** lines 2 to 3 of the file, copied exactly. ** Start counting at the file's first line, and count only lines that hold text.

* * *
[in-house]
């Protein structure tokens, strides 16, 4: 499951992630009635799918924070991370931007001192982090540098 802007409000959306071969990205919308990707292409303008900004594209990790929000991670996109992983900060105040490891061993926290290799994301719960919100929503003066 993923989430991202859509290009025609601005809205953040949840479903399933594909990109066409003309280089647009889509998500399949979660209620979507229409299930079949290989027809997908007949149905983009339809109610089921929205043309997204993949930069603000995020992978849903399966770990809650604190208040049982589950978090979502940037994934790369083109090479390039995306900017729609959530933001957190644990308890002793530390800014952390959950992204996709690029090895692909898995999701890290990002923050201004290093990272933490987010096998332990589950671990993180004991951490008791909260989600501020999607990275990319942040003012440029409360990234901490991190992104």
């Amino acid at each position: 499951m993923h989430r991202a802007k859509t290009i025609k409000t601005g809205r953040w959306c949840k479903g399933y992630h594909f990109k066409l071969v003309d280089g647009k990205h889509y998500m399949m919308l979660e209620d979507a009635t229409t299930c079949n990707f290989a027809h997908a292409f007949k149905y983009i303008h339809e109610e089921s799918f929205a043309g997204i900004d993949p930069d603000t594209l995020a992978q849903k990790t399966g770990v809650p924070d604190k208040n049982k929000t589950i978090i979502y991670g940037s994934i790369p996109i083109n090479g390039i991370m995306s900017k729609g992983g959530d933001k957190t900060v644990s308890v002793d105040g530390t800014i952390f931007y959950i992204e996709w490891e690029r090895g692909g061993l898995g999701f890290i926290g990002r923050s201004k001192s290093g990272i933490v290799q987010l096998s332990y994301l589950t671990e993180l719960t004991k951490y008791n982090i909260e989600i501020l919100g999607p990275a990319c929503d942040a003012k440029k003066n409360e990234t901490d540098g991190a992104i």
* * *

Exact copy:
């Protein structure tokens, strides 16, 4: 499951992630009635799918924070991370931007001192982090540098 802007409000959306071969990205919308990707292409303008900004594209990790929000991670996109992983900060105040490891061993926290290799994301719960919100929503003066 993923989430991202859509290009025609601005809205953040949840479903399933594909990109066409003309280089647009889509998500399949979660209620979507229409299930079949290989027809997908007949149905983009339809109610089921929205043309997204993949930069603000995020992978849903399966770990809650604190208040049982589950978090979502940037994934790369083109090479390039995306900017729609959530933001957190644990308890002793530390800014952390959950992204996709690029090895692909898995999701890290990002923050201004290093990272933490987010096998332990589950671990993180004991951490008791909260989600501020999607990275990319942040003012440029409360990234901490991190992104």
């Amino acid at each position: 499951m993923h989430r991202a802007k859509t290009i025609k409000t601005g809205r953040w959306c949840k479903g399933y992630h594909f990109k066409l071969v003309d280089g647009k990205h889509y998500m399949m919308l979660e209620d979507a009635t229409t299930c079949n990707f290989a027809h997908a292409f007949k149905y983009i303008h339809e109610e089921s799918f929205a043309g997204i900004d993949p930069d603000t594209l995020a992978q849903k990790t399966g770990v809650p924070d604190k208040n049982k929000t589950i978090i979502y991670g940037s994934i790369p996109i083109n090479g390039i991370m995306s900017k729609g992983g959530d933001k957190t900060v644990s308890v002793d105040g530390t800014i952390f931007y959950i992204e996709w490891e690029r090895g692909g061993l898995g999701f890290i926290g990002r923050s201004k001192s290093g990272i933490v290799q987010l096998s332990y994301l589950t671990e993180l719960t004991k951490y008791n982090i909260e989600i501020l919100g999607p990275a990319c929503d942040a003012k440029k003066n409360e990234t901490d540098g991190a992104i």